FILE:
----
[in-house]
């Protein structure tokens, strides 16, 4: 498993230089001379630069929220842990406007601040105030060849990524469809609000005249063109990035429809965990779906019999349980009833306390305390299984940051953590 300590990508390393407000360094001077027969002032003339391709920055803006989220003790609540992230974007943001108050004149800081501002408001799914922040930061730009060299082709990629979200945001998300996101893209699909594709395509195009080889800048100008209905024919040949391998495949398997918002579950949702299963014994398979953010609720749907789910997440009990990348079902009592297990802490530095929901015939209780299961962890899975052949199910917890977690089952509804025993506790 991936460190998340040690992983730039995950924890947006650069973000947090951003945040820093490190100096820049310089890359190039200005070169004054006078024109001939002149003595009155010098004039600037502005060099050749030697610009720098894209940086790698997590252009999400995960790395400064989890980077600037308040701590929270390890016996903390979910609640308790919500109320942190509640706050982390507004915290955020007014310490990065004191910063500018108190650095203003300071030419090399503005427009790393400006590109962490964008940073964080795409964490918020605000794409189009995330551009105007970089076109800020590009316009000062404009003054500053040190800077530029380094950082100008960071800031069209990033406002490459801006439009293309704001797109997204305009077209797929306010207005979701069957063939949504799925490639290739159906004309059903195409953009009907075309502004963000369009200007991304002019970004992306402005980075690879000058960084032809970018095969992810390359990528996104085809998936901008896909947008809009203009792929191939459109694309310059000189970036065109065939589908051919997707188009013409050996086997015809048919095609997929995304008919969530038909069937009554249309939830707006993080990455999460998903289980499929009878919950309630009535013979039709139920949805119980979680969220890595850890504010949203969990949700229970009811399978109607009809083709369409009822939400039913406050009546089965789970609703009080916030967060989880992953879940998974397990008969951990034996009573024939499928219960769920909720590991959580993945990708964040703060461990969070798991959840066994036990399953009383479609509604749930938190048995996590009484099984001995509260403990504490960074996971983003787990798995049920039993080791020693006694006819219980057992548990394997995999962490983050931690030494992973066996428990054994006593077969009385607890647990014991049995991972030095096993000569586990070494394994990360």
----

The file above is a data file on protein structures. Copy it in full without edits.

[in-house]
């Protein structure tokens, strides 16, 4: 498993230089001379630069929220842990406007601040105030060849990524469809609000005249063109990035429809965990779906019999349980009833306390305390299984940051953590 300590990508390393407000360094001077027969002032003339391709920055803006989220003790609540992230974007943001108050004149800081501002408001799914922040930061730009060299082709990629979200945001998300996101893209699909594709395509195009080889800048100008209905024919040949391998495949398997918002579950949702299963014994398979953010609720749907789910997440009990990348079902009592297990802490530095929901015939209780299961962890899975052949199910917890977690089952509804025993506790 991936460190998340040690992983730039995950924890947006650069973000947090951003945040820093490190100096820049310089890359190039200005070169004054006078024109001939002149003595009155010098004039600037502005060099050749030697610009720098894209940086790698997590252009999400995960790395400064989890980077600037308040701590929270390890016996903390979910609640308790919500109320942190509640706050982390507004915290955020007014310490990065004191910063500018108190650095203003300071030419090399503005427009790393400006590109962490964008940073964080795409964490918020605000794409189009995330551009105007970089076109800020590009316009000062404009003054500053040190800077530029380094950082100008960071800031069209990033406002490459801006439009293309704001797109997204305009077209797929306010207005979701069957063939949504799925490639290739159906004309059903195409953009009907075309502004963000369009200007991304002019970004992306402005980075690879000058960084032809970018095969992810390359990528996104085809998936901008896909947008809009203009792929191939459109694309310059000189970036065109065939589908051919997707188009013409050996086997015809048919095609997929995304008919969530038909069937009554249309939830707006993080990455999460998903289980499929009878919950309630009535013979039709139920949805119980979680969220890595850890504010949203969990949700229970009811399978109607009809083709369409009822939400039913406050009546089965789970609703009080916030967060989880992953879940998974397990008969951990034996009573024939499928219960769920909720590991959580993945990708964040703060461990969070798991959840066994036990399953009383479609509604749930938190048995996590009484099984001995509260403990504490960074996971983003787990798995049920039993080791020693006694006819219980057992548990394997995999962490983050931690030494992973066996428990054994006593077969009385607890647990014991049995991972030095096993000569586990070494394994990360």